- They involve a contingent liability that would have a probable effect of v or more on balance sheet or profit and loss items; or
- They will have an effect on operations which is likely to result in an increase of decrease in net income or dividend distribution of more than 5%.
Contracts will be considered material if:
- They are outside the ordinary course of business;
- They contain exceptionally onerous provisions in the opinion of the Board;
- They impact on income or distribution in excess of the quantitative tests;
- Any default, should it occur, may trigger any of the quantitative or qualitative tests;
- They are essential to the activities of the Company and connot be replaced, or cannot be replaced without an increase in costs of such a quantum, triggering ay of the quantitative tests;
- They contain or trigger change of control provisions;
- They are between or for the benefit of related parties; or
- They otherwise trigger the quantitative tests.
Any matter which falls within the above guidelines is a matter which triggers the materiality threshold (“Materiality Threshold”).
5. Statement of Position of Authority
The division of responsibilities between the Chair, the lead independent director, if any, and the Chief Executive Officer is set out below.
6. Responsibilities of the Chair
The Chair is responsible for leadership fo the Board, for the efficient organisation and conduct of the Boards function and for the briefing of all directors in relation to issues arising at Board meetings. The Chair is also responsible for shareholder communication (subject to the role of the Responsible Officer as set out in the Compliance Procedures) and arranging Board, individual director and senior executive performance evaluation. The Chair should facilitate the effective contribution of all directors and promote constructive and respectful relations between directors and between board and senior management.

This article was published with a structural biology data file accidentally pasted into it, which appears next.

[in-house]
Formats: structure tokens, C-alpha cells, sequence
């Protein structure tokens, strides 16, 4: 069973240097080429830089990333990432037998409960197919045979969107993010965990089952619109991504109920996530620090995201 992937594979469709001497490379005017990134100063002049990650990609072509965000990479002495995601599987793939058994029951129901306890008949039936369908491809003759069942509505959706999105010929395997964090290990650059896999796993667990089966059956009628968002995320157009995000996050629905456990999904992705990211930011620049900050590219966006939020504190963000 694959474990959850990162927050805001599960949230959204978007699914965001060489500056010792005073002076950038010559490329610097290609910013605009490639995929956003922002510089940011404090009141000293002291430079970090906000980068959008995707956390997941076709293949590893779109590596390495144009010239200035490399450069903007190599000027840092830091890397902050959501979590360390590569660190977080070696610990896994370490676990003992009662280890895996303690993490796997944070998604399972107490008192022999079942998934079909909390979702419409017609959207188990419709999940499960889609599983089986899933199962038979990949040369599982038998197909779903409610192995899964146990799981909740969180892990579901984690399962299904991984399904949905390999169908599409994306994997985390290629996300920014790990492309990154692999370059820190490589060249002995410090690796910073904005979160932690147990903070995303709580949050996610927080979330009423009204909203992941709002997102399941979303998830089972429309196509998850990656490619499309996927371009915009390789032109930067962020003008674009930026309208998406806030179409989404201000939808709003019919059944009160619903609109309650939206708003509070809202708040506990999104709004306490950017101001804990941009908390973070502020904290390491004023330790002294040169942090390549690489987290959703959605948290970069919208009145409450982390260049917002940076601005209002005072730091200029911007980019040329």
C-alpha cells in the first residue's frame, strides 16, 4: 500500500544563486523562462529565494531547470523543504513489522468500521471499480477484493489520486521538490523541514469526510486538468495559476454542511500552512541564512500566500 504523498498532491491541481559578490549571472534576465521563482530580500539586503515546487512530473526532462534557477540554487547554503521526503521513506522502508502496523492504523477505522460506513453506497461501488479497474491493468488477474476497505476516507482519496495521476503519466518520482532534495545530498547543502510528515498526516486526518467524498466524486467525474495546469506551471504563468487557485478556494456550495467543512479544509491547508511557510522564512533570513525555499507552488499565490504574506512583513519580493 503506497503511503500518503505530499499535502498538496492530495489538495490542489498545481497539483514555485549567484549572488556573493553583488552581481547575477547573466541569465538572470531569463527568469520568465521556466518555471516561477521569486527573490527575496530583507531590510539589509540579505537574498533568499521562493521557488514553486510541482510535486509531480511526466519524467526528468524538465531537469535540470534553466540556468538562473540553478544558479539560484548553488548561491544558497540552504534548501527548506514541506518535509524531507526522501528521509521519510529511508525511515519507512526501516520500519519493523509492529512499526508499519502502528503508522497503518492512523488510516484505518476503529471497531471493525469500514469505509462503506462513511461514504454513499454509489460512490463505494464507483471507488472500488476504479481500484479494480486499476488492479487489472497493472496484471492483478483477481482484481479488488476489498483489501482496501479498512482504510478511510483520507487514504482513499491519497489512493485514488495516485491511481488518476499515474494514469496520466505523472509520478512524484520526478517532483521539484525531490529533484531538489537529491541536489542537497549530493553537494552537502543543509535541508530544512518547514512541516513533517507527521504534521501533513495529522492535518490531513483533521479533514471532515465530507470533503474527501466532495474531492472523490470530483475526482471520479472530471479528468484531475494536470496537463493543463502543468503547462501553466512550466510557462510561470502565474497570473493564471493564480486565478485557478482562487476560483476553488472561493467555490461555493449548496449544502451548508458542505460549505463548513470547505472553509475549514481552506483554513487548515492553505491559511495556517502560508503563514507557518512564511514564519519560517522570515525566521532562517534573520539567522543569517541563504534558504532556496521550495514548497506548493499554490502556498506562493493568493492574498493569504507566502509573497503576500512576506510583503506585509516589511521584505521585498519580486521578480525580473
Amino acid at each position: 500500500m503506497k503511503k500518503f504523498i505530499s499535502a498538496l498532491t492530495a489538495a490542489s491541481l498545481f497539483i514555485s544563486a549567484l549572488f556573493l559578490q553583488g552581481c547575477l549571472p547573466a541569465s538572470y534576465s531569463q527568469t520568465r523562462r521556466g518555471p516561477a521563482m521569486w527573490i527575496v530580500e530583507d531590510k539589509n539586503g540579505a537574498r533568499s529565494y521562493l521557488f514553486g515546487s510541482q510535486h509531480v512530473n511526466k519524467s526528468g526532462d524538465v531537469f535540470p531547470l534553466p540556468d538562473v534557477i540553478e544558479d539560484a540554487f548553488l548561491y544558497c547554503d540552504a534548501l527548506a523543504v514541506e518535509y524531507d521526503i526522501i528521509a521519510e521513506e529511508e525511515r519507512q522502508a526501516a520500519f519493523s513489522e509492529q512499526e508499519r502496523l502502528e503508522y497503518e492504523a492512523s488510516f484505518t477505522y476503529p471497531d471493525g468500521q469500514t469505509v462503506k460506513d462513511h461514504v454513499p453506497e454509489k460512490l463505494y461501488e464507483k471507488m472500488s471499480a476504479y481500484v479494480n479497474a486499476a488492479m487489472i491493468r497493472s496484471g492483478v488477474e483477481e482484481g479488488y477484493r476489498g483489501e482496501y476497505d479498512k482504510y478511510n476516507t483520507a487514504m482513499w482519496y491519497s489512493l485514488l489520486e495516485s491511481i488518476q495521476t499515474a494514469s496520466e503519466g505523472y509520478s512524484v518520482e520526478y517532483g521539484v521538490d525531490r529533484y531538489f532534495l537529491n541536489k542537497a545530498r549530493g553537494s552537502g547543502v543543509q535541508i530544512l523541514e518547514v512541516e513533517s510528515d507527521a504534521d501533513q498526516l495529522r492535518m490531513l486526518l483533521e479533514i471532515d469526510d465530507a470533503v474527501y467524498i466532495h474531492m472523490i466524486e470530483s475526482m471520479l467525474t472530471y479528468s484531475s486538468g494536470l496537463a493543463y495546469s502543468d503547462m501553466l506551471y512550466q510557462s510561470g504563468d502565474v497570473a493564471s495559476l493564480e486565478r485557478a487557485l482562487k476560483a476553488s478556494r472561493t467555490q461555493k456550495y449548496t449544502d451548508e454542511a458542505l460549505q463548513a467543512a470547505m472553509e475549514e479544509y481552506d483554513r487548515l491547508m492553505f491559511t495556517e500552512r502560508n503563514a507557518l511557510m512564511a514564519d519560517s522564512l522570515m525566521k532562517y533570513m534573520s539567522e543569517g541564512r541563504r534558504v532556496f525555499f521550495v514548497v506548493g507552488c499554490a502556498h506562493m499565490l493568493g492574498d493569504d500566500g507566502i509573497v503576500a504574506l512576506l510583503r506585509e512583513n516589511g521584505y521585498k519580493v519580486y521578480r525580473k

Any other position which the Chair may hold either inside or outside the Company should not hinder the effective performance of the Chair in carrying out their role as Chair of the Company.
7. Responsibilities of the Lead Independent Director
Where the Chair is not an independent director, a lead independent director will be appointed. The lead independent director will take over the role of the Chair when the Chair is unable to act in that capacity as a result of their lack of independence.
8. Responsibilities of the Chief Executive Officer
The Chief Executive Officer is responsible for running the affairs of the Company under delegated authority from the Board and to implement the policies and strategy set by the Board. In carrying out their responsibilities the Chief Executive Officer must report to the Board in a timely manner on those matters included in the Company’s risk profile, all relevant operational matters and any other matter that is likely to have to fall within the Materiality Threshold.
Al reports to the Board must present a true and fair view of the Company’s financial condition and operational results.
The Chief Executive Officer is also responsible for appointing and, where appropriate, removing senior executives including the chief financial officer and the Company Secretary, with the approval of the Board.
9. Responsibilities of the Non-Executive and / or Independent Directors
The Board determines whether each of the non-executive directors of the Company is independent on a regular basis in accordance with its Policy on Assessing the Independence of Directors. The Board recognises the importance of the appropriate balance between independent and non-independent representation of the board. In making this determination, Board takes into account the skills and experience required, in the context of the Company’s operations and activities.
The independent directors may meet without other directors present, if appropriate.
The non-executive directors may meet without senior management present at times scheduled from time to time. Such meetings may be facilitated by the Chair or the lead independent director, as appropriate.
10. Responsibilities of Directors and Officers
Individual directors should devote the necessary time to the tasks entrusted to them. All directors should consider the number and nature of their directorships and calls on their time from other commitments.
Directors and officers of the Company should be aware of their legal obligations, some of which are set out in the Overview of Duties Imposed on Directors of Public Companies.
11. Responsibilities of Senior Management
Senior Management is responsible for supporting the Chief Executive Officer and to assist the Chief Executive Officer implement the running of the general operations and financial business of the Company, in accordance with the delegated authority of the Board.
Senior Management is responsible for reporting all matters which fall within the materiality Threshold at first instance to the Chief Executive Officer or, if the matter concerns the Chief Executive Officer, then directly to the Chair or the lead independent director, as appropriate.